October 8, 2021 10.39 am

Major milestone for Lincolnshire offshore wind farm

Helping the country source renewable energy

An offshore wind farm project by Triton Knoll has hit a major milestone, with all onshore electrical construction works now finished at the Grimsby site.

Work started on the project, 32km off the Lincolnshire coast, in September 2018, and when complete is expected to generate enough electricity to meet the needs of around 800,000 homes each year.

The offshore wind farm generated its first electricity in February this year, marking a key milestone in the project’s mission to help decarbonise the UK energy system.

An offshore wind farm. | Photo: Triton Knoll

The work has involved laying 57km of 220kV underground cable from the project’s landfall location near Anderby Creek to the newly constructed onshore substation near Bicker Fen, while a further 1.8km of cabling was installed to allow connection into the national grid.

The delivery of the onshore construction works was done using UK sourced engineering, resources, civil and reinstatement contracts, and more than 300 people were employed during the peak of works.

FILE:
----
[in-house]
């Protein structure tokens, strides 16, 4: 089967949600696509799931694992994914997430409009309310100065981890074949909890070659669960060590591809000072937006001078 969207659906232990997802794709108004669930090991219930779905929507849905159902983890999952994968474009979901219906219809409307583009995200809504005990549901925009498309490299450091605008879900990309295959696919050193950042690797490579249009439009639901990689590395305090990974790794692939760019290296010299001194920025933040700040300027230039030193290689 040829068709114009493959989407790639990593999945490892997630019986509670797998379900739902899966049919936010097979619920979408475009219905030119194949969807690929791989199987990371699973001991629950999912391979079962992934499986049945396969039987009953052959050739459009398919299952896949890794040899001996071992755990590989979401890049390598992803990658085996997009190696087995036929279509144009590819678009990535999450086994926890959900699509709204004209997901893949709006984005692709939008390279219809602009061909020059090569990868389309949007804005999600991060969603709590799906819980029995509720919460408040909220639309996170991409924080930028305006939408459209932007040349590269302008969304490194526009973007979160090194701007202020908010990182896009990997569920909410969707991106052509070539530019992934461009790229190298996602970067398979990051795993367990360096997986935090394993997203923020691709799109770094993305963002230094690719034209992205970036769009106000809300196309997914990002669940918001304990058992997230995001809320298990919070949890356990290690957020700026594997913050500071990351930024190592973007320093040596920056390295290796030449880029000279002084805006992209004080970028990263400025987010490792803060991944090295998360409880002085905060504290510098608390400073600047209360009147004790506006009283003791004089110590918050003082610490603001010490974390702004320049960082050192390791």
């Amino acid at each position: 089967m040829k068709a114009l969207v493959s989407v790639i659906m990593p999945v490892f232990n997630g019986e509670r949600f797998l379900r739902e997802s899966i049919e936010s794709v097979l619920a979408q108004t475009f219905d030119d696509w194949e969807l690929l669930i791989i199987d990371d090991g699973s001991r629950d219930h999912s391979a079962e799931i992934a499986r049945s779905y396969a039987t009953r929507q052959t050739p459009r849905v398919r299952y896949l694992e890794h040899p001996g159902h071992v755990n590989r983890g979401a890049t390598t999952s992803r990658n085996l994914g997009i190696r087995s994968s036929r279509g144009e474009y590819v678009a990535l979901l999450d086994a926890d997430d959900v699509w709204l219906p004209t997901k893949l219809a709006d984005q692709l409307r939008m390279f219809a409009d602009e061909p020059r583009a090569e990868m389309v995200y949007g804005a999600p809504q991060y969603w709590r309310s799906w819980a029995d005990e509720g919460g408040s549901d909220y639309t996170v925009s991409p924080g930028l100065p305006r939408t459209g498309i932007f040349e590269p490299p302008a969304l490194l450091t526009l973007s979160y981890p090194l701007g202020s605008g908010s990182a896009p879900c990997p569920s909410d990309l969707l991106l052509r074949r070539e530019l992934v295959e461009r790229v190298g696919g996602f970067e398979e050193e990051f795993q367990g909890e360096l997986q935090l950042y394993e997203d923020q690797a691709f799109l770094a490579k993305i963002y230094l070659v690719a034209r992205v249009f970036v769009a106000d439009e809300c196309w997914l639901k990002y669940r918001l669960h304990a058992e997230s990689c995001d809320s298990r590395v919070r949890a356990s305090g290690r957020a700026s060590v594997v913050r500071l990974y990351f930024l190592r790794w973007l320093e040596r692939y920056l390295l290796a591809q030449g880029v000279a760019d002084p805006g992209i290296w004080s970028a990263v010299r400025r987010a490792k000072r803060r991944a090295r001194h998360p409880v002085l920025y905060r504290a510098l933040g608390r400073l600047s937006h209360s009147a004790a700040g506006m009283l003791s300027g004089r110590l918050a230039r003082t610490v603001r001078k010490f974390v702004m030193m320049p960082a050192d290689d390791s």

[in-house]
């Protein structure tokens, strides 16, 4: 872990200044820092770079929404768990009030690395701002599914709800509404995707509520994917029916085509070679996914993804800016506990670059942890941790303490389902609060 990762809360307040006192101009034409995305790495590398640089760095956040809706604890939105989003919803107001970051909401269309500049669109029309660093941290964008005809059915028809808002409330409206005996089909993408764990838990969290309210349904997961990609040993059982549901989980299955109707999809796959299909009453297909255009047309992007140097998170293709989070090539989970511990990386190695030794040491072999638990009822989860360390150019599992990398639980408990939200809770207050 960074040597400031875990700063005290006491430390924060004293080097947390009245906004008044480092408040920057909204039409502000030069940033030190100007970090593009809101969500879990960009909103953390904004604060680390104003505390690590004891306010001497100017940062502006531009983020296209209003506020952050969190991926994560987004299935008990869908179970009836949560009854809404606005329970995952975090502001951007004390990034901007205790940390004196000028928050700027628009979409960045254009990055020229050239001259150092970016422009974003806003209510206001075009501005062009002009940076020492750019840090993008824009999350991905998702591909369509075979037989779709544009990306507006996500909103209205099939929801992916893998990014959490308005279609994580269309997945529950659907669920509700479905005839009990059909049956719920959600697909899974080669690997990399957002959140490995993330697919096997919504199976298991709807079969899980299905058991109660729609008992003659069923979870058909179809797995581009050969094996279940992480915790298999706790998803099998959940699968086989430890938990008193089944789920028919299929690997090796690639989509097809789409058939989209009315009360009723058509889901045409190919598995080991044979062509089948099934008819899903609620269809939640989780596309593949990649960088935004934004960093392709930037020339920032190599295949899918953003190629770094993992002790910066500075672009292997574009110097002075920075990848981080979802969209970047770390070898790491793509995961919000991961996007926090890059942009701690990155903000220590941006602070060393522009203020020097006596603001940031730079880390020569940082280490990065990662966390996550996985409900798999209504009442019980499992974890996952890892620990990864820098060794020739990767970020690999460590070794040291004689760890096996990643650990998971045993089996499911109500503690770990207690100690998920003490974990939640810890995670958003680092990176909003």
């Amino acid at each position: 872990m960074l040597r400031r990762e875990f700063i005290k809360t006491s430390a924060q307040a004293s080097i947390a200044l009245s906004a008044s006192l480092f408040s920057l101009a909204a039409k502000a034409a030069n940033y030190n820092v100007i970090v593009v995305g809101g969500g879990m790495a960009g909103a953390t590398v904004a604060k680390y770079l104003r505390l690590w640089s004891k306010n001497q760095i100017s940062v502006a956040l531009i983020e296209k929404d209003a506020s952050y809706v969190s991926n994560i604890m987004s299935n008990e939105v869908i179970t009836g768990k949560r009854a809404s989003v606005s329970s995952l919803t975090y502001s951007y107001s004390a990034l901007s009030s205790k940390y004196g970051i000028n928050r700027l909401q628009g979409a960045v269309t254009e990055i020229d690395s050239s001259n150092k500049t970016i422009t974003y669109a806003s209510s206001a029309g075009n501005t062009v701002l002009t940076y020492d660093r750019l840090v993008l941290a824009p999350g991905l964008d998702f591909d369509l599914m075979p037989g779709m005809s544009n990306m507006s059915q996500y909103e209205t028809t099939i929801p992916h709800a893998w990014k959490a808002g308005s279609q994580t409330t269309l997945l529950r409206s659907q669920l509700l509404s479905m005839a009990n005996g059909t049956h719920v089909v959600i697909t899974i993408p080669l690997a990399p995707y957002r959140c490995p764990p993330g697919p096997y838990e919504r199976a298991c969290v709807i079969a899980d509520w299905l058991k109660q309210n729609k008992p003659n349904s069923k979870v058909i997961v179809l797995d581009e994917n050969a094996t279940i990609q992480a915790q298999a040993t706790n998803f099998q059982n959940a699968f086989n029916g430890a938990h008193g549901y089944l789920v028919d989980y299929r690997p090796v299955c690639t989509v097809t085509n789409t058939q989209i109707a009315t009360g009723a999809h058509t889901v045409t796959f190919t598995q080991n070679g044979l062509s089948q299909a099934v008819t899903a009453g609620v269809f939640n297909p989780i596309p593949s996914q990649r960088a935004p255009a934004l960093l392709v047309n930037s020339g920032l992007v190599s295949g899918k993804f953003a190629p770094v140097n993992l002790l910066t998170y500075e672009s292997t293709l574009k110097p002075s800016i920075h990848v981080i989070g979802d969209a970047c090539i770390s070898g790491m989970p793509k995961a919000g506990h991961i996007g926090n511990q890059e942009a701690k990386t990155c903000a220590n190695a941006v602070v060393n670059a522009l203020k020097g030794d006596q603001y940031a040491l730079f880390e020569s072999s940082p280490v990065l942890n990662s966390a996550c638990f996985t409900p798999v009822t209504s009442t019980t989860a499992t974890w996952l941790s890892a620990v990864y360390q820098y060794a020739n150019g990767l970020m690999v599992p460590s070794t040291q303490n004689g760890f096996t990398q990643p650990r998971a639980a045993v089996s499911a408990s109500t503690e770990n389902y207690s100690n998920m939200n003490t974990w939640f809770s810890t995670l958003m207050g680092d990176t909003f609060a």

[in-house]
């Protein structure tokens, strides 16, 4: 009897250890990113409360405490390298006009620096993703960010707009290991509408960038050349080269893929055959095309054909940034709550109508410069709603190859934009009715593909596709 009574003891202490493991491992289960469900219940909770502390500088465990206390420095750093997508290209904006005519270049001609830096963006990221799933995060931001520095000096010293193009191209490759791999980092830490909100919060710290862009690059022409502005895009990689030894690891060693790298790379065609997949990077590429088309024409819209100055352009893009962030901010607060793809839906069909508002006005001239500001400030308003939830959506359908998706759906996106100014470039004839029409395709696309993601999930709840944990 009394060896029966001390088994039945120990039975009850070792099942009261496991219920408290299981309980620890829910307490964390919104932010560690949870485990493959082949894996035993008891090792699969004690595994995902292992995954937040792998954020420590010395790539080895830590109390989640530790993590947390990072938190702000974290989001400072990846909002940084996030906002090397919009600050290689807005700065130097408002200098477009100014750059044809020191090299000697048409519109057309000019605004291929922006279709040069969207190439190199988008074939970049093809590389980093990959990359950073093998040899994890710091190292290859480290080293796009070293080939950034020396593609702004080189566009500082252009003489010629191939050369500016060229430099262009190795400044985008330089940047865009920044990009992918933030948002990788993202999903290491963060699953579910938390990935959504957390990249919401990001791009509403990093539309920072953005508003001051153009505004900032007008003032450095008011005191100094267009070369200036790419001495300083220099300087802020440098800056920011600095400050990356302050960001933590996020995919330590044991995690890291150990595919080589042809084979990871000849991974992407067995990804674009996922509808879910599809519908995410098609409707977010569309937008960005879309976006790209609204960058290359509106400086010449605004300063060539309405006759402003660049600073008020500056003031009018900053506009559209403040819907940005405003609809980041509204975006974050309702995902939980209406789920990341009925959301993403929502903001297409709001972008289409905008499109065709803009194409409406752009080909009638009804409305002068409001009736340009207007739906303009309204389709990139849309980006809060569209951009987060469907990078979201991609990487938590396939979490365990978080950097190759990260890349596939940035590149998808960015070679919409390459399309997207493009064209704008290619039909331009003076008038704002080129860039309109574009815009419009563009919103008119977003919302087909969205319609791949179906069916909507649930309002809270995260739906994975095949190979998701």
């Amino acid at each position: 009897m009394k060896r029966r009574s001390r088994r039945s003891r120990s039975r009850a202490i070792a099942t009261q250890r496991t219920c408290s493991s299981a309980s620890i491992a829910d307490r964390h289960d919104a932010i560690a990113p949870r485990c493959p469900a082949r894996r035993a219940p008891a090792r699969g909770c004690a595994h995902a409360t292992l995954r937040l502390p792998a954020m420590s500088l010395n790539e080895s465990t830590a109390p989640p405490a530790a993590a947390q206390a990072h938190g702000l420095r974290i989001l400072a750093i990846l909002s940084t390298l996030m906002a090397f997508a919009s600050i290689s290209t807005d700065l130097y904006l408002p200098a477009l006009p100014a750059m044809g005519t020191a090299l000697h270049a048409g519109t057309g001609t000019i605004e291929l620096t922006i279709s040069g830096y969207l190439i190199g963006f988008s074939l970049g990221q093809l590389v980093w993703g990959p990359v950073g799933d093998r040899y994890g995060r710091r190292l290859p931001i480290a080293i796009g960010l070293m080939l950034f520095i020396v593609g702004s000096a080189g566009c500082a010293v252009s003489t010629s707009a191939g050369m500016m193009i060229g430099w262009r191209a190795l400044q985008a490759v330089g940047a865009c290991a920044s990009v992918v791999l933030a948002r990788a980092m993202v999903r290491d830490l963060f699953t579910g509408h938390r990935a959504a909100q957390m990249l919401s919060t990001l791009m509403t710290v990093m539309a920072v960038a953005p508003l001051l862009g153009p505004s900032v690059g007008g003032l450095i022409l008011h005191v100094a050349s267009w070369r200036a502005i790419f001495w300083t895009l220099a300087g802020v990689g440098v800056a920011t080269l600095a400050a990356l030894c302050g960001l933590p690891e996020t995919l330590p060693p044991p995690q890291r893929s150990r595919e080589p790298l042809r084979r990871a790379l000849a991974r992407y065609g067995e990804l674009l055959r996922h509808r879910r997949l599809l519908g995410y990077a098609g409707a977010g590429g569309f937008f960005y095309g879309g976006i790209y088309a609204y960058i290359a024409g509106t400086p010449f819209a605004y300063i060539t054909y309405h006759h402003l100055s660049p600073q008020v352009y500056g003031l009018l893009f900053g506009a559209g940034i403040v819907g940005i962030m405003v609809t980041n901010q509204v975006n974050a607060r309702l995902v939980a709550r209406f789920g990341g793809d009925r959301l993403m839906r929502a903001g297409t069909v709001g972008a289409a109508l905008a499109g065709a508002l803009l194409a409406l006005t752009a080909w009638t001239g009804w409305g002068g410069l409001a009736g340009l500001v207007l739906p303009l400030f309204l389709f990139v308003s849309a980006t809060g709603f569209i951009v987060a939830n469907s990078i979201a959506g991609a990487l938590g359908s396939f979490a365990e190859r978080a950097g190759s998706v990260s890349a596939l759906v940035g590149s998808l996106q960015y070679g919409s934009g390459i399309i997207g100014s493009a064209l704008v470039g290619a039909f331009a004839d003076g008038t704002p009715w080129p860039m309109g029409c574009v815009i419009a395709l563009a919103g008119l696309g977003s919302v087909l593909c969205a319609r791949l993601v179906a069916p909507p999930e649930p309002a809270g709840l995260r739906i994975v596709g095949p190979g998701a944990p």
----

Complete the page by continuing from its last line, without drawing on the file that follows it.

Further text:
Once fully operational, the wind farm will have a maximum installed capacity of 857 megawatts, and be the most powerful global fleet of electricity generation company RWE.

The first turbine installed at Triton Knoll.

Julian Garnsey, project director for RWE and Triton Knoll, said: “We have worked closely with all our supply chain to ensure that construction progressed safely and efficiently, even during the Coronavirus pandemic.

“We’d like to thank everyone involved for their dedication to ensuring the safety of all whilst building this nationally significant infrastructure project.

“We’d also like to thank the local communities and landowners for their understanding and cooperation while we completed the construction works.

“Land has been handed back to owners ahead of schedule in many locations and now reinstatement works are complete, with the vast majority of the land already returned to agricultural use.”

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